Historical Edward Lye pipe organ hopes to find new home
A historic local pipe organ will soon have a new home.
Built in the 1890s, the Edward Lye pipe organ is currently inside the Church of the Redeemer in Highgate.
However, on March 5, 2021, the Church of the Redeemer held a special vestry to consider a motion of disestablishment. That motion passed, leaving the organ no choice but to find a new home.
“The organ was donated to the church in 1926,” said Brad Gosnell, a Trustee of the church. “There was a fellow (Elgin Richard McColl) hit on the railroad tracks here, and his family donated that organ in his memory. So, it’s been here for almost 100 years, and it was not new when they put it in.”
Ian Mason from the Chatham Centre, Royal Canadian College of Organists, is interested in pipe organs and their preservation. He first came in contact with the more than 100-year-old organ while on an organ crawl last April that included the Church of the Redeemer as one of its stops.
“Brad and I have arranged for several people to meet at the church on Wednesday, January 11, to record the instrument before it is disassembled,” said Mason.
Nancy Tapley of Chatham played some pieces on the organ before it was disassembled for removal to another site.
While many were in attendance to see the organ played for the last time before it is disassembled, there were also three volunteers from Moore Museum in Mooretown, as well as a representative from the proposed Musical Cultures Museum that will be located somewhere in the Greater Toronto Area.
Mason said It is his wish that the organ can be re-located, first to Moore Museum, if the organ can be accommodated in the museum’s chapel, and secondly to the MCM if Moore Museum is unable to accept the instrument.
“We played the organ to get it documented how it sounds here in this building, and they’re going to do some measurements to see if it will go into Trinity-St. Clair Chapel of Moore Museum, Mooretown,” he said.
According to Mason, he would love for the organ to stay within the area. However, due to the need for space and the difficulty of moving such a large instrument, Mason has come up with backup plans for finding the organ a new home.
He has contacted Rowan Lalonde, who is developing a museum in the GTA area.
“If Moore Museum is not able to accept the 1890s pipe organ, Rowan has offered to accept it for the collection of his museum, which, at present, includes over 3,000 instruments from around the world, including eight full-sized pipe organs.
Lalonde showed his love and appreciation for the historical instrument but added he would also like the organ to stay local if possible.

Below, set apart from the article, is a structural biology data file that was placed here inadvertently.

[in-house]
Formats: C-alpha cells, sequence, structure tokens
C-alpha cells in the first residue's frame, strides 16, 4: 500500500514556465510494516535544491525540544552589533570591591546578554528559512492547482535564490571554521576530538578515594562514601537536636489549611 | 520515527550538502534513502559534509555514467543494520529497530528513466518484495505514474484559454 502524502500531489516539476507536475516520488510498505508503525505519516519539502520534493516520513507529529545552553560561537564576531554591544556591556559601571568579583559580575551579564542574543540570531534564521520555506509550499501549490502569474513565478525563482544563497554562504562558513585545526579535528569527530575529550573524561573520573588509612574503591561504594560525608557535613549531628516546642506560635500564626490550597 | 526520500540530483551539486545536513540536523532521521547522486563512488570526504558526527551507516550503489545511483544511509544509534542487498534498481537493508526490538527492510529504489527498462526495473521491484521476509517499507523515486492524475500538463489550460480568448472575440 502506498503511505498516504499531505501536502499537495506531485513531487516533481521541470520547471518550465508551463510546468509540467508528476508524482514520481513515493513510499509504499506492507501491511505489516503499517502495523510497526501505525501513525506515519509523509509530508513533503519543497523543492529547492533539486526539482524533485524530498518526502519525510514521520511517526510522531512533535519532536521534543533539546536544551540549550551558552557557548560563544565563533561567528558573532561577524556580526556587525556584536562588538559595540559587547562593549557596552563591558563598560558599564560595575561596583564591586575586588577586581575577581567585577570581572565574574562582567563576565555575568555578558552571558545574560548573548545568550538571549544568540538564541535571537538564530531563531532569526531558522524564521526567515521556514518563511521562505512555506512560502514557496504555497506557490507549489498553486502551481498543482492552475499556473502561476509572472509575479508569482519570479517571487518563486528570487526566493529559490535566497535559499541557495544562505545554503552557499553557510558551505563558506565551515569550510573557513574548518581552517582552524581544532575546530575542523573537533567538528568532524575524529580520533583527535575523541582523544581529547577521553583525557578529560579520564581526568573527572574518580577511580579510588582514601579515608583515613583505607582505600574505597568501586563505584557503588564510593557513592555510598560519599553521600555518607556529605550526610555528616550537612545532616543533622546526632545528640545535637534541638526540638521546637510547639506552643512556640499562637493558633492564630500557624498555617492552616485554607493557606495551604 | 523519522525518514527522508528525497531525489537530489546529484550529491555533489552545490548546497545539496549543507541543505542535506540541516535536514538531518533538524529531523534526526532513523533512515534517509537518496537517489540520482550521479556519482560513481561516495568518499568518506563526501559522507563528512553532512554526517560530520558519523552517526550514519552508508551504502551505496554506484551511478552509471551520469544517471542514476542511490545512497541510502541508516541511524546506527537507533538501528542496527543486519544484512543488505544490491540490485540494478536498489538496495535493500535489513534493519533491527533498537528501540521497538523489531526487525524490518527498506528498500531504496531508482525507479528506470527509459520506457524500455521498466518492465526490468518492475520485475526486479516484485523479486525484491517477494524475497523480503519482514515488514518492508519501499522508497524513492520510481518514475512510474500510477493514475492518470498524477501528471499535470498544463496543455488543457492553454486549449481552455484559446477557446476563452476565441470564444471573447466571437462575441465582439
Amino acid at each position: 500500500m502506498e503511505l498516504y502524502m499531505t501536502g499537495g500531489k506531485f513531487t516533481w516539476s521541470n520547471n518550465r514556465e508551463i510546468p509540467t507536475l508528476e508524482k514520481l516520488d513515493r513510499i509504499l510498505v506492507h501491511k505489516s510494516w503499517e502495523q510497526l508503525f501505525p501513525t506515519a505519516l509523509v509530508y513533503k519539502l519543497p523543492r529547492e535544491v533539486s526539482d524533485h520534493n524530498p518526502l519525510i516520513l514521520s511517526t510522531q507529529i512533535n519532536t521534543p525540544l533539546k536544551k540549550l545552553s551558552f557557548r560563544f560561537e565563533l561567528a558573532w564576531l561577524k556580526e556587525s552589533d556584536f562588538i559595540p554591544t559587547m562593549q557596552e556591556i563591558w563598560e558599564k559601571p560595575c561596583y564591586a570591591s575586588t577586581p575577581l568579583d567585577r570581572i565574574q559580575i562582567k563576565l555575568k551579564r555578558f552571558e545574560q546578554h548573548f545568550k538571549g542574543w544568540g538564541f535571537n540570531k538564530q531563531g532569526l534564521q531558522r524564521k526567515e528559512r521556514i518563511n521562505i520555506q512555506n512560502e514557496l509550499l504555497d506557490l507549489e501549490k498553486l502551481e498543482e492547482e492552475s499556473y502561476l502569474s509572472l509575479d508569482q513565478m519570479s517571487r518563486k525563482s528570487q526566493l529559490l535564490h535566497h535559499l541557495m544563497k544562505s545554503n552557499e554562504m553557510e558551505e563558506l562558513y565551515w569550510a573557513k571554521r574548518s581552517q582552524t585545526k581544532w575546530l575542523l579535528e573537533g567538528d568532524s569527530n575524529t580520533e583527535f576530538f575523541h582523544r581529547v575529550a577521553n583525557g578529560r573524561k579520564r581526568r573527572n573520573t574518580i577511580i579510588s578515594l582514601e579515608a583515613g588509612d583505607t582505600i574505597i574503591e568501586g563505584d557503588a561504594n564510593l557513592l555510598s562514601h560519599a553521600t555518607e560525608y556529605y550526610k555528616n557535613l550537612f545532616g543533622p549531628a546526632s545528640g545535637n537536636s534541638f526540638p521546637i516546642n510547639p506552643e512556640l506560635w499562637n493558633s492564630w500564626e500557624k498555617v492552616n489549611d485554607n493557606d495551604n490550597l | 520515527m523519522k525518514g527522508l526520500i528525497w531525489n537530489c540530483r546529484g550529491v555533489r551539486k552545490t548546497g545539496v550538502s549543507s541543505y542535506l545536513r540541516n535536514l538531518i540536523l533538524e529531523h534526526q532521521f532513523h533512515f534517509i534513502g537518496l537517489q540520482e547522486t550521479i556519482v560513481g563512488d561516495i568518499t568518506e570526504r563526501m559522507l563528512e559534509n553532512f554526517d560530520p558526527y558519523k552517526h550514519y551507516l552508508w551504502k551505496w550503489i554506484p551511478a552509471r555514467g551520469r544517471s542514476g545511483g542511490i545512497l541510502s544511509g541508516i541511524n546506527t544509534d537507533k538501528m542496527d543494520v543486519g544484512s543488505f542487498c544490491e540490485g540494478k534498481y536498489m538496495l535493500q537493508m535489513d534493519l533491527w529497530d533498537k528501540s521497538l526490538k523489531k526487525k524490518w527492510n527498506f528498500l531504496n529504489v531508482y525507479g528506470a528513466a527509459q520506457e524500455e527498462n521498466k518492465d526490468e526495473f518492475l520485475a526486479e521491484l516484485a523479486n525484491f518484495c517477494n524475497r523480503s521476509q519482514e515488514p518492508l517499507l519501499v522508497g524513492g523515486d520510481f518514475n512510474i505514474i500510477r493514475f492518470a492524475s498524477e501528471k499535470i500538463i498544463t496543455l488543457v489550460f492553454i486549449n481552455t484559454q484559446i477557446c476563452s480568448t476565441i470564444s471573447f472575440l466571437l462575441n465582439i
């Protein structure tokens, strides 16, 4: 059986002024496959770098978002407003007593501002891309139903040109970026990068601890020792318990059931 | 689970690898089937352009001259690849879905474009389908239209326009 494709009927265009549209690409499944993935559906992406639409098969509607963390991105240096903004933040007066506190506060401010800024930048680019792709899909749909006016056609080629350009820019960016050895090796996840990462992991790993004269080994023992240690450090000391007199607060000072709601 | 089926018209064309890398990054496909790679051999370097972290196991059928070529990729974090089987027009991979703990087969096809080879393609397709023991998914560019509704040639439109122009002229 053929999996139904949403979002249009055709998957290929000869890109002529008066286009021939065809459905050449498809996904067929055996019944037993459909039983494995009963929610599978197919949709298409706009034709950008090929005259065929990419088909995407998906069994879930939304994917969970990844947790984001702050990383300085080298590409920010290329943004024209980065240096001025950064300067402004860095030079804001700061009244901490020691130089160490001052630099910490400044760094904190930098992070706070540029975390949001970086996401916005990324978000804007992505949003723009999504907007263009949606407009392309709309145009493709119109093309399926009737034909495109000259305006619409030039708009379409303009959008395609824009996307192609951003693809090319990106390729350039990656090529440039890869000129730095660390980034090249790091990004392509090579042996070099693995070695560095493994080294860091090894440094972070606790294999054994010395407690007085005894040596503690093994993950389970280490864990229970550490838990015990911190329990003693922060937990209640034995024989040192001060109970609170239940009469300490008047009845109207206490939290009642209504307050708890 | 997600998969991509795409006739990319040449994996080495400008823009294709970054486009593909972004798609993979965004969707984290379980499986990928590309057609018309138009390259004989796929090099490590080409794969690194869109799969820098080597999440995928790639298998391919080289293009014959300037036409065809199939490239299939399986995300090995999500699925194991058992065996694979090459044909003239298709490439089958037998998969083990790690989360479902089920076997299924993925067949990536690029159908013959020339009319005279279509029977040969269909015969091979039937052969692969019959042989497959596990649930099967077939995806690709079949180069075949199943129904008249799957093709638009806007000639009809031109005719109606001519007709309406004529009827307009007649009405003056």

“We love it. If it can’t find a home, we’ll take it. But this really should stay down here if it’s at all possible,” said Lalonde on the possibility of acquiring the pipe organ.
Mason highlighted that while organs typically hold a high financial value, it often comes down to who has the space and interest.
“Organ stained glass windows are fascinating. I was helping with a church in Sarnia where the organ is valued at $1.4 million. I offered it for $3,000, and there are no takers. It’s hard nowadays to find a home for someone with space. The passion for it has to be there,” he said.
Mason said final measurements need to be taken, and the Museum Advisory Committee must approve the expenditure of installing the organ in the museum’s chapel.
“It is an exploratory trip for the museum people so they can sense the space required for the organ. And then, they have to go back to their board and find out if they are interested in the pipe organ. I think they are at this point, but it has to fit,” said Mason.
If Moore Museum can accept the Highgate pipe organ, it will join the reed/pump organ that Mount Zion Presbyterian Church purchased, Ridgetown, in 1881. It has since been restored to fully playable condition approximately six years ago.
Gosnell also spoke about the other remaining items at the church that need to be removed.
“We hope to do something with the pews,” said Gosnell. “The altar and the baptismal have to go either to another church or be destroyed. It is a shame if it has to be destroyed as the altar is solid white oak. We can take it apart, and parts of it can be used in another church, but it has to be in a church.”
“After we get everything cleaned out, we will go from there,” continued Gosnell. “Three or four people have shown interest in purchasing it and turning it into a residence.”
Gosnell reported that the church had made several alterations not that long ago.
“About 30-35 years ago, the building was getting in kind of rough shape, so we held a fundraising drive. We raised the money, and the church was completely gutted, and we put in all new insulation and drywall,” he noted.
“There’s all new electrical, wiring, furnace and a new roof. It’s a good solid building, so we should be able to sell it.” “It was a shame to close the church, but it’s the times,” ended Gosnell.
Bird Bouchard, Local Journalism Initiative Reporter, The Ridgetown Independent News